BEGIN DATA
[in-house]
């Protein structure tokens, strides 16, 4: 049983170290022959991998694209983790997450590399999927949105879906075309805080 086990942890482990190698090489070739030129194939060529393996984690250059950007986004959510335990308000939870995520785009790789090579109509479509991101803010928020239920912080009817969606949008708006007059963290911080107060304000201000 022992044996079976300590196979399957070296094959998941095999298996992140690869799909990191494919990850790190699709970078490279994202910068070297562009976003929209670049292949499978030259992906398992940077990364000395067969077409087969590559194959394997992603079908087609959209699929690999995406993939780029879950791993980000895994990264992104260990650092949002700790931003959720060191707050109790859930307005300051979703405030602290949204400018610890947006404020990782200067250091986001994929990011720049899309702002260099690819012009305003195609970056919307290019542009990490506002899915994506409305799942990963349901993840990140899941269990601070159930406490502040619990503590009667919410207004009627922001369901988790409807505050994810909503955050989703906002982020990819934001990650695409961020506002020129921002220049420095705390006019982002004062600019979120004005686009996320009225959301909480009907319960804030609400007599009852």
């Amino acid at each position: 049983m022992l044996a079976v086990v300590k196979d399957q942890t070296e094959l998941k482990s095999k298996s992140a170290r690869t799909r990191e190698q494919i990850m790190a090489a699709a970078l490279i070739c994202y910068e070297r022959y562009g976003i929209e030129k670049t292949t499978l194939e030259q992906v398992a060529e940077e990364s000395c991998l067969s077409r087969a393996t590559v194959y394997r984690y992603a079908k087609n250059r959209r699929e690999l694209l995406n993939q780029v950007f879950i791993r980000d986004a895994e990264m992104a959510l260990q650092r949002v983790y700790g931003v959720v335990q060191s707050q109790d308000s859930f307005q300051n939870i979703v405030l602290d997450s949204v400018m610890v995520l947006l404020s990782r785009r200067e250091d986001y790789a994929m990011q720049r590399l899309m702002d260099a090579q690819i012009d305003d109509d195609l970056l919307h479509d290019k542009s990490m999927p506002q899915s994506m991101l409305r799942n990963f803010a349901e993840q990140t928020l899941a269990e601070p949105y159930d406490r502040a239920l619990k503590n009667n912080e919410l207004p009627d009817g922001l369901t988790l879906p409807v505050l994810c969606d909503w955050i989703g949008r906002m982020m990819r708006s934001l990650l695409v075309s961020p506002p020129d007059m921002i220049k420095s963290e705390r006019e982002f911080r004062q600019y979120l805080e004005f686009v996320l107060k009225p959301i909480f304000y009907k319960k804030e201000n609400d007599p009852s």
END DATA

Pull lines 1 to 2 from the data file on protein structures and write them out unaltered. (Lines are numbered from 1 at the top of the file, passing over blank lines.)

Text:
[in-house]
């Protein structure tokens, strides 16, 4: 049983170290022959991998694209983790997450590399999927949105879906075309805080 086990942890482990190698090489070739030129194939060529393996984690250059950007986004959510335990308000939870995520785009790789090579109509479509991101803010928020239920912080009817969606949008708006007059963290911080107060304000201000 022992044996079976300590196979399957070296094959998941095999298996992140690869799909990191494919990850790190699709970078490279994202910068070297562009976003929209670049292949499978030259992906398992940077990364000395067969077409087969590559194959394997992603079908087609959209699929690999995406993939780029879950791993980000895994990264992104260990650092949002700790931003959720060191707050109790859930307005300051979703405030602290949204400018610890947006404020990782200067250091986001994929990011720049899309702002260099690819012009305003195609970056919307290019542009990490506002899915994506409305799942990963349901993840990140899941269990601070159930406490502040619990503590009667919410207004009627922001369901988790409807505050994810909503955050989703906002982020990819934001990650695409961020506002020129921002220049420095705390006019982002004062600019979120004005686009996320009225959301909480009907319960804030609400007599009852």